Indie-spensible news.

Hello and welcome back to yet another of our Indie News Roundups. Every Thursday we bring you a few choice stories that did their best to slide by unnoticed, the little scamps. This week, we’ve got existentialism and football, noir detective bears, and a bunch of mutants, so let’s crack on.

Football Drama is a cauldron of poetry, philosophy, and football (obviously)

FIFA would have you believe that a manager’s career in football is all team management, ignoring your scouts and youth academy, and spending all your FIFA coins on new pairs of football boots that you’ll instantly forget about (I know I’m not the only one). But developer Open Lab is bringing us a look at the introspective side of management with its narrative-driven strategy game, Football Drama.

If you enjoyed the decision making of FIFA’s The Journey, then it sounds as if Football Drama is going to offer a similar kind of game, albeit a scaled-down version. The game, according to Open Lab director Pietro Polsinelli, is inspired by the literature surrounding the sport rather than Alex Hunter yelling at a journalist. You’ll be playing as Rocco Galliano, manager of a struggling team, as you juggle team management with a personal crisis surrounding Galliano’s murky past.

The football itself is confined to turn-based gameplay where your available actions during a match are laid out as cards that you play each turn. It sounds like a fairly ingenious way of approaching the football game conundrum, and while the beautiful game is a big part of Football Drama, Polsinelli admitted that he’s never been a fan of the game, instead explaining that the game “was inspired by the poets, writers and movies depicting football’s epic and poetry, as we wanted a voice in gaming that would take that same perspective.”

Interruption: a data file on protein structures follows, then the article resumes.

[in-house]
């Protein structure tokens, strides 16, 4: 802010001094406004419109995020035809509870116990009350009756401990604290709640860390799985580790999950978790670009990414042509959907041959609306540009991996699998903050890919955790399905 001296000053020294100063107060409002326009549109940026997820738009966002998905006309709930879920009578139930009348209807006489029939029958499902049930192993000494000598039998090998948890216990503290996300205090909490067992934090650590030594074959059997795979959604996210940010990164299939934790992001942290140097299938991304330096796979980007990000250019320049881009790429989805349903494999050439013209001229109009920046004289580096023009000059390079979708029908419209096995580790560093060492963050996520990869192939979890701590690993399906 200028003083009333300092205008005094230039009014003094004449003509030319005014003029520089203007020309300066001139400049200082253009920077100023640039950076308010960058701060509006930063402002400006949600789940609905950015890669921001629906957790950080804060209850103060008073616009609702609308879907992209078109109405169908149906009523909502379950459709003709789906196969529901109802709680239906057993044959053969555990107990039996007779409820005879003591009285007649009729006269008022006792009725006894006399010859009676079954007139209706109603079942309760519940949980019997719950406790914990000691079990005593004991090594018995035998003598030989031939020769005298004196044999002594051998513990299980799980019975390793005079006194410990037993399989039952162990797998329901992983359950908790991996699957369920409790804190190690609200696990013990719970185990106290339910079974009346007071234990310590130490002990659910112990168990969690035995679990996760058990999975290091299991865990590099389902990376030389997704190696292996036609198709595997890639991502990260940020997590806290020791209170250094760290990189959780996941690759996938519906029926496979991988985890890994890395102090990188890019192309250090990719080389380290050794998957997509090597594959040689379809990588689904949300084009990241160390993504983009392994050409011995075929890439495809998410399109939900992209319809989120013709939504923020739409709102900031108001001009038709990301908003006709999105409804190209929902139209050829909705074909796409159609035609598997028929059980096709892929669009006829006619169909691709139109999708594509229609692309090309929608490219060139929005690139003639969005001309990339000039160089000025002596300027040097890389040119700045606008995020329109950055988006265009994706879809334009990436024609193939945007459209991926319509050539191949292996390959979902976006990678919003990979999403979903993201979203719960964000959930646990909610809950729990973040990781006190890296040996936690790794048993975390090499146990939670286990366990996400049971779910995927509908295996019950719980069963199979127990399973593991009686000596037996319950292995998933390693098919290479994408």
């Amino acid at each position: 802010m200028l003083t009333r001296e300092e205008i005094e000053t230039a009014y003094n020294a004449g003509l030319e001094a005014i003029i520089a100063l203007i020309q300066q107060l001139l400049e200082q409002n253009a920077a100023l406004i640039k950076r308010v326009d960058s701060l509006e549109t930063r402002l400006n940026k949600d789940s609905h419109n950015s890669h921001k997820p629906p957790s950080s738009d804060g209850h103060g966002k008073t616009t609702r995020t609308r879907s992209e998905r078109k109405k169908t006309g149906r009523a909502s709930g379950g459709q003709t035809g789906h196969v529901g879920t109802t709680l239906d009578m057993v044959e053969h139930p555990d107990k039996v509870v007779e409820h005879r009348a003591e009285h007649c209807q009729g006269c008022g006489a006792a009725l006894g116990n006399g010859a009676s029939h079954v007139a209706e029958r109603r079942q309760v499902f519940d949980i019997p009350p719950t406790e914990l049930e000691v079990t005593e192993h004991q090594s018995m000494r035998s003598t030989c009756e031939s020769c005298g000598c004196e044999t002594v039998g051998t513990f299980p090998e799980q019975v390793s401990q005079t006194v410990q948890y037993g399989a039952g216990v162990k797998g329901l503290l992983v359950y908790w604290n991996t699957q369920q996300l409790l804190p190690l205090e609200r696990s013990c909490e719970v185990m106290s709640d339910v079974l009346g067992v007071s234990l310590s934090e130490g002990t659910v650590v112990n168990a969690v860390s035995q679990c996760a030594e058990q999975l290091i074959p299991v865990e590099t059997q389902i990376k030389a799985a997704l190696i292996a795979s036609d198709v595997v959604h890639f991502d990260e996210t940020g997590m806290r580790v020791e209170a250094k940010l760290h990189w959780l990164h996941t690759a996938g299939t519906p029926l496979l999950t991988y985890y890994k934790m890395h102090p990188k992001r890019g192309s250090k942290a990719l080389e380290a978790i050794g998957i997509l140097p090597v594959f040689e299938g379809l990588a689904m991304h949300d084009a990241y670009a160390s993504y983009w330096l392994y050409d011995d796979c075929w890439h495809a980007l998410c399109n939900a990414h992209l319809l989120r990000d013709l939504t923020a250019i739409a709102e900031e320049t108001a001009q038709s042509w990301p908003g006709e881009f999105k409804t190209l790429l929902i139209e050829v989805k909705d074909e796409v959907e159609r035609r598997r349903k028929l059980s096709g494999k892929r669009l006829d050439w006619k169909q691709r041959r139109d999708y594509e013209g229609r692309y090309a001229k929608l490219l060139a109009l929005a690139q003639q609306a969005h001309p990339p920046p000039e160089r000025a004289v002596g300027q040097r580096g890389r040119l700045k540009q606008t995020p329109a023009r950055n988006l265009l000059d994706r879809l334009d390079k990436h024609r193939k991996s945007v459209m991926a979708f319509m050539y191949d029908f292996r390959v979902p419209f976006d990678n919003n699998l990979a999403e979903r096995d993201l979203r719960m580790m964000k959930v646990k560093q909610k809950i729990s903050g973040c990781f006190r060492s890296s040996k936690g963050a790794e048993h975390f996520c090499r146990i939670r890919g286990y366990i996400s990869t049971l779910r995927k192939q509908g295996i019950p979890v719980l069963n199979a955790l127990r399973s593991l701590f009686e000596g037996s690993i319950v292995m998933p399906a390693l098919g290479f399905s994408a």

Football Drama will arrive on Steam on September 18.

Bear with Me lets you play as a gritty teddy bear detective

Episodic detective game, Bear with Me, has released its complete collection this week, with all three episodes joined by a prequel called The Lost Robots – bloody hell, that’s adorable.

While Bear with Me offers a supposedly heartfelt story full of clever one-liners, growing friendships, and a looming threat, the most important thing about the game is that you get to play as a teddy bear detective.

The three episodes of Bear with Me sees duo Ted E. Bear and kid-detective, Amber, searching for her lost brother Flint. The complete bundle of the game also includes a prequel episode, The Lost Robots, which sets up the events of the main game – like any other prequel but with a fucking teddy bear that’s also a grizzled detective.

Bear with Me’s complete collection is available now on PC, PS4, Xbox One, and the Switch.

And Finally… Mutant Year Zero’s Seed of Evil expansion brings a load of post-game stuff

Developer The Bearded Ladies has released the first expansion for Mutant Year Zero: Road to Eden. The Seeds of Evil expansion offers up a fair bit of post-game shenanigans for players to use as an excuse to spend a few more hours with the game.

The fire-breathing moose, Big Khan, is a new character for the DLC, which also introduces a new story where this rag-tag bunch of mutants will have to fight a bunch of roots that have taken over people’s minds. Cool.

At the time of this story, Seeds of Evil is only available on Steam to buy individually (£13/$15) though PS4, Xbox One, and Switch players can pick up the Deluxe Edition of Mutant Year Zero, which includes the base game and the expansion. Digital versions of the DLC will be available on consoles next week, according to publisher Funcom.